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Identifying Interdependent Behavior in an Empirical Model of Labor Supply

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Author Info

  • Aronsson, Thomas

    ()
    (Department of Economics, Umeå University)

  • Blomquist, Sören

    ()
    (Department of Economics, Uppsala University)

  • Sacklén, Hans

    (Trade Union Institute for Economic Research)

Abstract

In this paper we test a particular form of interdependent behavior, namely the hypothesis that individuals´ choices of hours of work are influenced by the average hours of work in a social reference group. There are problems to empirically disentangle the effects of interdependent behavior and preference variation across groups. We show that panel data or data from several points in time are needed. In the empirical analysis we combine cross-section data from 1973, 1980 and 1990. Our results support the hypothesis of interdependent behavior. The implication is that conventional tax policy predictions, in which preference interdependencies are neglected, will tend to underestimate the effect of a tax reform on hours of work. Our point estimates suggest that conventional calculations would capture only about a third of the actual change in hours of work.

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Bibliographic Info

Paper provided by Trade Union Institute for Economic Research in its series Working Paper Series with number 147.

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Length: 26 pages
Date of creation: 28 Oct 1998
Date of revision:
Publication status: Published in Journal of Applied Econometrics, 1999, pages 607-626.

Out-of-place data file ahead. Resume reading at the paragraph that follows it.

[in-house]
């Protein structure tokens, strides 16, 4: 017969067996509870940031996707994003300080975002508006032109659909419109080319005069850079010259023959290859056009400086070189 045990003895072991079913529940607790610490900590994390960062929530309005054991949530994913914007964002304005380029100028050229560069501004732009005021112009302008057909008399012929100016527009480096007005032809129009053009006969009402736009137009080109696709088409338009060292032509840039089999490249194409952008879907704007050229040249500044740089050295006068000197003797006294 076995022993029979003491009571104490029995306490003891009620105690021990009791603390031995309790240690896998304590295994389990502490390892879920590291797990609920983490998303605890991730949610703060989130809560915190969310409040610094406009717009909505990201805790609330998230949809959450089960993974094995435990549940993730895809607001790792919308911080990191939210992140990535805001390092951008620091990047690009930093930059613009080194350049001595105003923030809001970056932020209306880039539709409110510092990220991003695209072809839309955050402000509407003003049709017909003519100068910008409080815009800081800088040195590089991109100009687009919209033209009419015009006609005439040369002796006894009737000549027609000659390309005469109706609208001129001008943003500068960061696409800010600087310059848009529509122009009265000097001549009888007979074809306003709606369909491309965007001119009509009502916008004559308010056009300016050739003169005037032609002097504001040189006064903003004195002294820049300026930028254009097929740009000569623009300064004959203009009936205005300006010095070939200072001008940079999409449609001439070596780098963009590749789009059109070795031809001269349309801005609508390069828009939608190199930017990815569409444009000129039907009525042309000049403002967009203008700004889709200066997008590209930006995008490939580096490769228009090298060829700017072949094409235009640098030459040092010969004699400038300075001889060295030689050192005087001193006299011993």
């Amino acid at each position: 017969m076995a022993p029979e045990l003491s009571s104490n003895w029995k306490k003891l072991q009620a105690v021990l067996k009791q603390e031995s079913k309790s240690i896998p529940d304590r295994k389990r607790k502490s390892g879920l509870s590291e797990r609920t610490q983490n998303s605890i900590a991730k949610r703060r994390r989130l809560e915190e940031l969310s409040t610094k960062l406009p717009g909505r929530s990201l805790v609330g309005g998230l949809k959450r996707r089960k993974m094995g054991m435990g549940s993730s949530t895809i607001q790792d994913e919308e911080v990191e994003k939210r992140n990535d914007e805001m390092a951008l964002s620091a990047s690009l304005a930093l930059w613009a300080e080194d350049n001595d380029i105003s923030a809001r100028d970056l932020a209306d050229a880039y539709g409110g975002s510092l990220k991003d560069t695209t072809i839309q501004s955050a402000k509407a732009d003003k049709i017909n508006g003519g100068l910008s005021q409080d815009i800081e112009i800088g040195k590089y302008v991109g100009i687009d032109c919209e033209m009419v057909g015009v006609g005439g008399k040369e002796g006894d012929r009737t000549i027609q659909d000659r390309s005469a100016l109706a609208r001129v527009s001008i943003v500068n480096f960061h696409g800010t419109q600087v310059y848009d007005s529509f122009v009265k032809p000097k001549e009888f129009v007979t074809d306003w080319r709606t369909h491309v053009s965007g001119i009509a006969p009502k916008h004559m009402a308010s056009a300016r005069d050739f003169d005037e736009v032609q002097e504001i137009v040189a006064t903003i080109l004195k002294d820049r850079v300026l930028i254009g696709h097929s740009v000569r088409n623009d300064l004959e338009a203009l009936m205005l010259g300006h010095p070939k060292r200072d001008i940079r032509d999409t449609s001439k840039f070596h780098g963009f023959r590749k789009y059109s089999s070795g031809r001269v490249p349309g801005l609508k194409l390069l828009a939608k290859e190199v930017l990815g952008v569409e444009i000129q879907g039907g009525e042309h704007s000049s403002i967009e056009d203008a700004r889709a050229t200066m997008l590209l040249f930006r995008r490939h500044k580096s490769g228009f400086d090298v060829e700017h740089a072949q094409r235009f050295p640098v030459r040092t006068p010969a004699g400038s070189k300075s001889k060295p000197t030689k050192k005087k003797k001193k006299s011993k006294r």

Handle: RePEc:hhs:fiefwp:0147

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Keywords: Labor supply; interdependent preferences; nonlinear taxes;

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References

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  1. N. S. Blomquist & U. Hansson-Brusewitz, 1990. "The Effect of Taxes on Male and Female Labor Supply in Sweden," Journal of Human Resources, University of Wisconsin Press, vol. 25(3), pages 317-357.
  2. Blomquist, N. Soren, 1983. "The effect of income taxation on the labor supply of married men in Sweden," Journal of Public Economics, Elsevier, vol. 22(2), pages 169-197, November.
  3. Woittiez, I. & Kapteyn, A., 1997. "Social interactions and habit formation in a model of female labor supply," Discussion Paper 1997-41, Tilburg University, Center for Economic Research.
  4. Kapteyn, A.J., 1977. "A theory of preference formation," Open Access publications from Tilburg University urn:nbn:nl:ui:12-364727, Tilburg University.
  5. Hausman, Jerry A., 1980. "The effect of wages, taxes, and fixed costs on women's labor force participation," Journal of Public Economics, Elsevier, vol. 14(2), pages 161-194, October.
  6. Kapteyn, A. & Geer, S. van der & Stadt, H. van de & Wansbeek, T., 1997. "Interdependent preferences: An econometric analysis," Open Access publications from Tilburg University urn:nbn:nl:ui:12-74366, Tilburg University.
  7. Blomquist, N. Soren, 1993. "Interdependent behavior and the effect of taxes," Journal of Public Economics, Elsevier, vol. 51(2), pages 211-218, June.
  8. repec:fth:stanho:e-90-11 is not listed on IDEAS
  9. Andreoni, James & Scholz, John Karl, 1998. "An Econometric Analysis of Charitable Giving with Interdependent Preferences," Economic Inquiry, Western Economic Association International, vol. 36(3), pages 410-28, July.
  10. Manski, Charles F, 1993. "Identification of Endogenous Social Effects: The Reflection Problem," Review of Economic Studies, Wiley Blackwell, vol. 60(3), pages 531-42, July.
  11. Alessie, Rob & Kapteyn, Arie, 1991. "Habit Formation, Interdependent References and Demographic Effects in the Almost Ideal Demand System," Economic Journal, Royal Economic Society, vol. 101(406), pages 404-19, May.
  12. Hausman, Jerry A., 1979. "The econometrics of labor supply on convex budget sets," Economics Letters, Elsevier, vol. 3(2), pages 171-174.
  13. Beach, Charles M & MacKinnon, James G, 1978. "A Maximum Likelihood Procedure for Regression with Autocorrelated Errors," Econometrica, Econometric Society, vol. 46(1), pages 51-58, January.
  14. Thomas MaCurdy & David Green & Harry Paarsch, 1990. "Assessing Empirical Approaches for Analyzing Taxes and Labor Supply," Journal of Human Resources, University of Wisconsin Press, vol. 25(3), pages 415-490.
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